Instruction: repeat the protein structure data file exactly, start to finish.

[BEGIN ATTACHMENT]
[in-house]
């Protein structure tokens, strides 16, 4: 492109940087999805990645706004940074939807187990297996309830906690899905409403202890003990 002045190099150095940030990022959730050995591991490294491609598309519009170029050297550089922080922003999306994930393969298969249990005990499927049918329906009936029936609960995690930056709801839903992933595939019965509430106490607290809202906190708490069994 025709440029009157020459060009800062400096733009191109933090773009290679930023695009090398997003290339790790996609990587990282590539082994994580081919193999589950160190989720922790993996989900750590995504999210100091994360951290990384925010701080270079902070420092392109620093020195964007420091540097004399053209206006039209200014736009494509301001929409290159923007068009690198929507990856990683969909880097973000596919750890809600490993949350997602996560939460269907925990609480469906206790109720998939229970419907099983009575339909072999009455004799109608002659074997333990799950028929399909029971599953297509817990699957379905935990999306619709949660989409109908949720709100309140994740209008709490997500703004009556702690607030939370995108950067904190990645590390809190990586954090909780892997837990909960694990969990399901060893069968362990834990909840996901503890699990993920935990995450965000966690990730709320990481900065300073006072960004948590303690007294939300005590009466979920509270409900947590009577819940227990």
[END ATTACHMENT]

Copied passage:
[in-house]
């Protein structure tokens, strides 16, 4: 492109940087999805990645706004940074939807187990297996309830906690899905409403202890003990 002045190099150095940030990022959730050995591991490294491609598309519009170029050297550089922080922003999306994930393969298969249990005990499927049918329906009936029936609960995690930056709801839903992933595939019965509430106490607290809202906190708490069994 025709440029009157020459060009800062400096733009191109933090773009290679930023695009090398997003290339790790996609990587990282590539082994994580081919193999589950160190989720922790993996989900750590995504999210100091994360951290990384925010701080270079902070420092392109620093020195964007420091540097004399053209206006039209200014736009494509301001929409290159923007068009690198929507990856990683969909880097973000596919750890809600490993949350997602996560939460269907925990609480469906206790109720998939229970419907099983009575339909072999009455004799109608002659074997333990799950028929399909029971599953297509817990699957379905935990999306619709949660989409109908949720709100309140994740209008709490997500703004009556702690607030939370995108950067904190990645590390809190990586954090909780892997837990909960694990969990399901060893069968362990834990909840996901503890699990993920935990995450965000966690990730709320990481900065300073006072960004948590303690007294939300005590009466979920509270409900947590009577819940227990």